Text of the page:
The year 2010 and 2011 has proven to be historic for the Arab world. It was the period when a string of demonstrations spread like wildfire to the other nations. It was dubbed as the Arab Spring, a term coined by western journalists in reference to a similar uprising in the West. Accordingly, it began in Tunisia when a vendor burned himself alive to protest police brutality. The demonstrations ranged from peaceful to violent. However their relative successes were varied.
According to reports, social media like Facebook, Twitter and other platforms played an essential role in the fruition of the uprising. But their actual roles and effects differed from one country to another especially in those areas with lesser internet accessibility. While there are those who swore by how big the role of social media in the uprising was, there were also other sectors which argue otherwise.
Arab Spring Goals
The uprising was mistakenly compared to pro-democracy cataclysms that happened in other parts of the world. Apparently it was just somewhat close to that. What the demonstrators were actually after was leadership change in regimes which have histories of abuse and strict age-old sectarian views.
Role of Social Media
Despite heated arguments on the real role of social media in the Arab Spring, it’s undeniable that it had somewhat exerted influence which contributed to its fruition. However, due to varying internet levels of accessibility, the inconsistency of its influence differs among the participating countries. To add, there were regimes which actually censored social media and arrested personalities known to have posted comments or items considered critical to them. There were also those which totally blocks social media access up to this day.
Did Social Media Influenced the Arab Spring?
People were divided in this issue as others claimed that it actually did not. They argued that the facts leading to the event were already present prior to the uprising itself. They contended further that the most that social media did was to be a tool that was used by the players in the revolution.
On the other hand, others countered that social media actually influenced individuals to participate in the demonstrations. The flooding of information and images through platforms afforded individuals with a clear cut story of the real situation on the ground. There are even some back then who relied heavily on social media instead of new outlet which could have been under government control.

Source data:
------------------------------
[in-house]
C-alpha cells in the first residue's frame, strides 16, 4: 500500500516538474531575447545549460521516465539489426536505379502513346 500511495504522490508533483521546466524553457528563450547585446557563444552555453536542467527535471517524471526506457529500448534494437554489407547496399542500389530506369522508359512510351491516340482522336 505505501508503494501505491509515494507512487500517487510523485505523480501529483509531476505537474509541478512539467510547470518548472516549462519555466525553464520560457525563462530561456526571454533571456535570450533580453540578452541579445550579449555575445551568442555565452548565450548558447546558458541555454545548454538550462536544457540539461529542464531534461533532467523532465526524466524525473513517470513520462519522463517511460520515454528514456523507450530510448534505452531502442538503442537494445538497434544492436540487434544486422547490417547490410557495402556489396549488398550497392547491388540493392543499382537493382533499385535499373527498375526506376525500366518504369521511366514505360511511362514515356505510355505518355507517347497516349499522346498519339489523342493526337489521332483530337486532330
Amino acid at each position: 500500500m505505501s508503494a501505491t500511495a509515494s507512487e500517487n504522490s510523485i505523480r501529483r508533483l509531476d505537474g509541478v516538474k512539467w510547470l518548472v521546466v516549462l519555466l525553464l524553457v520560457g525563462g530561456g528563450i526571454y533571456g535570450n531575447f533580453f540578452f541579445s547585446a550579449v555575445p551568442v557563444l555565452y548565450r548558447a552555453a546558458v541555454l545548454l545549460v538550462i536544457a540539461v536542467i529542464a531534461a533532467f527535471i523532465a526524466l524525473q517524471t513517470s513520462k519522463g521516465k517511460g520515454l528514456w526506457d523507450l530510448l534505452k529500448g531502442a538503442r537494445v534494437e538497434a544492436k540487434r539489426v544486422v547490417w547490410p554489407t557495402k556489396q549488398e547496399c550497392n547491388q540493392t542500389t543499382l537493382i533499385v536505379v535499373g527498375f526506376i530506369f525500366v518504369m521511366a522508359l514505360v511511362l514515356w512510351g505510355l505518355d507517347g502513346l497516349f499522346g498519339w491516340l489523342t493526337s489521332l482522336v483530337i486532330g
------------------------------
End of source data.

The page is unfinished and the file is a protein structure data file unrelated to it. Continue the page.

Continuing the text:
Types of Social Media used
Facebook. A social networking site which is active in most countries. This is the widely used platform by activists and dissidents. In spite of the possibility of being tracked down by government censors, users still prefer this due to its ability to reach wider audience. It afforded an avenue for individuals to exchange relevant information as well as posts images and videos relative to the uprising. This was said to be used to schedule the protests.
Twitter. A popular microblogging site which also was utilized during the Arab Spring. According to one protester, they used it to coordinate with the other activists. Moreover, developments of the uprising were posted in the site where followers are updated. However, in areas where internet access is limited or where social media is banned, its effect was not that significant.
YouTube. A popular video sharing site which allows users to upload videos in accordance with its Terms of Services. In the advent of Arab Spring, videos of the demonstrations as well as the violent responses of the government forces were uploaded and were seen by thousands who were able to access them. These were also shared across other platforms such as Facebook and Twitter.
The Arab Spring, which was heavily publicized as an uprising made possible in part by social media, had some relative success in the countries where it actually happened. However, this did not translate to what the proponents had hoped for. Though some of them were able to overthrow the leaders they despised, the needed reforms were not met by the succeeding leadership. Worst, it had even left the country in turmoil.
Social media as it is, is a veritable tool, when spreading information. This is most helpful when mass media is prevented by the state from performing its real mandate which is to inform the masses. This is especially true in instances like the Arab Spring wherein most of the information were uploaded through social media. It enabled the widespread access to information for most people that state-controlled media could have denied.
Notwithstanding the arguments to its influence in the demonstrations, it can’t be denied that social media was a key player in the activities leading to the Arab Springs. It had not only empowered their people but also allowed others from the global community a glimpse of what is happening in the ground. In those things that traditional media had failed to capture, social media was able to provide.
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